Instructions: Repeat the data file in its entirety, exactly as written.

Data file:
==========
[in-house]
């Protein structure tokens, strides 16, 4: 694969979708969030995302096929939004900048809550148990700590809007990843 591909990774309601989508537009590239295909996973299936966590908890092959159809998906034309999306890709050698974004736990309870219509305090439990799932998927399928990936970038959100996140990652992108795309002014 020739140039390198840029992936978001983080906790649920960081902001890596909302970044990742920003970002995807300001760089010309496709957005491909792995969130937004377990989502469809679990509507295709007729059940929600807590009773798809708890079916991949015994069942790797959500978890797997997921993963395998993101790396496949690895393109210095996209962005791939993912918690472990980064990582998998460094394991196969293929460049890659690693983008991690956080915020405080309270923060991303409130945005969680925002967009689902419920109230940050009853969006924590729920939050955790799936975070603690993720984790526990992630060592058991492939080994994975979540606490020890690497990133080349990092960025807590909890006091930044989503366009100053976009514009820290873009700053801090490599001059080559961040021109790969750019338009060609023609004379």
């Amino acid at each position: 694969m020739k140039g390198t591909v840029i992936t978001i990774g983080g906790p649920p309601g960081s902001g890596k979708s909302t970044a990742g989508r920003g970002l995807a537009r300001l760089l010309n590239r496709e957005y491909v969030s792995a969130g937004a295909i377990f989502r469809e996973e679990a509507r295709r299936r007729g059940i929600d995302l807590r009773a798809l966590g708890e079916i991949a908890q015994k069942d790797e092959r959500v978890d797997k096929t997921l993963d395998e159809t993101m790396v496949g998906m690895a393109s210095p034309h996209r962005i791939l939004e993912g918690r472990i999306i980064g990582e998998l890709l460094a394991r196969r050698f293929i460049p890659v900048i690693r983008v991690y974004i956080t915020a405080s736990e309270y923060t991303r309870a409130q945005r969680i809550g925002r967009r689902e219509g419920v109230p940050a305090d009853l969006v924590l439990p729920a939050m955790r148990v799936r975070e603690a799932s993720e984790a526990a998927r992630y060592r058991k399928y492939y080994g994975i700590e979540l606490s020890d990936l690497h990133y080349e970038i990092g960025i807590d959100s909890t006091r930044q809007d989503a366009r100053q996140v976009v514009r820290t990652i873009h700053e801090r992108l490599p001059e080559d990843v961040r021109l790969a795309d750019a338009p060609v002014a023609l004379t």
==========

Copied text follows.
[in-house]
């Protein structure tokens, strides 16, 4: 694969979708969030995302096929939004900048809550148990700590809007990843 591909990774309601989508537009590239295909996973299936966590908890092959159809998906034309999306890709050698974004736990309870219509305090439990799932998927399928990936970038959100996140990652992108795309002014 020739140039390198840029992936978001983080906790649920960081902001890596909302970044990742920003970002995807300001760089010309496709957005491909792995969130937004377990989502469809679990509507295709007729059940929600807590009773798809708890079916991949015994069942790797959500978890797997997921993963395998993101790396496949690895393109210095996209962005791939993912918690472990980064990582998998460094394991196969293929460049890659690693983008991690956080915020405080309270923060991303409130945005969680925002967009689902419920109230940050009853969006924590729920939050955790799936975070603690993720984790526990992630060592058991492939080994994975979540606490020890690497990133080349990092960025807590909890006091930044989503366009100053976009514009820290873009700053801090490599001059080559961040021109790969750019338009060609023609004379």
């Amino acid at each position: 694969m020739k140039g390198t591909v840029i992936t978001i990774g983080g906790p649920p309601g960081s902001g890596k979708s909302t970044a990742g989508r920003g970002l995807a537009r300001l760089l010309n590239r496709e957005y491909v969030s792995a969130g937004a295909i377990f989502r469809e996973e679990a509507r295709r299936r007729g059940i929600d995302l807590r009773a798809l966590g708890e079916i991949a908890q015994k069942d790797e092959r959500v978890d797997k096929t997921l993963d395998e159809t993101m790396v496949g998906m690895a393109s210095p034309h996209r962005i791939l939004e993912g918690r472990i999306i980064g990582e998998l890709l460094a394991r196969r050698f293929i460049p890659v900048i690693r983008v991690y974004i956080t915020a405080s736990e309270y923060t991303r309870a409130q945005r969680i809550g925002r967009r689902e219509g419920v109230p940050a305090d009853l969006v924590l439990p729920a939050m955790r148990v799936r975070e603690a799932s993720e984790a526990a998927r992630y060592r058991k399928y492939y080994g994975i700590e979540l606490s020890d990936l690497h990133y080349e970038i990092g960025i807590d959100s909890t006091r930044q809007d989503a366009r100053q996140v976009v514009r820290t990652i873009h700053e801090r992108l490599p001059e080559d990843v961040r021109l790969a795309d750019a338009p060609v002014a023609l004379t």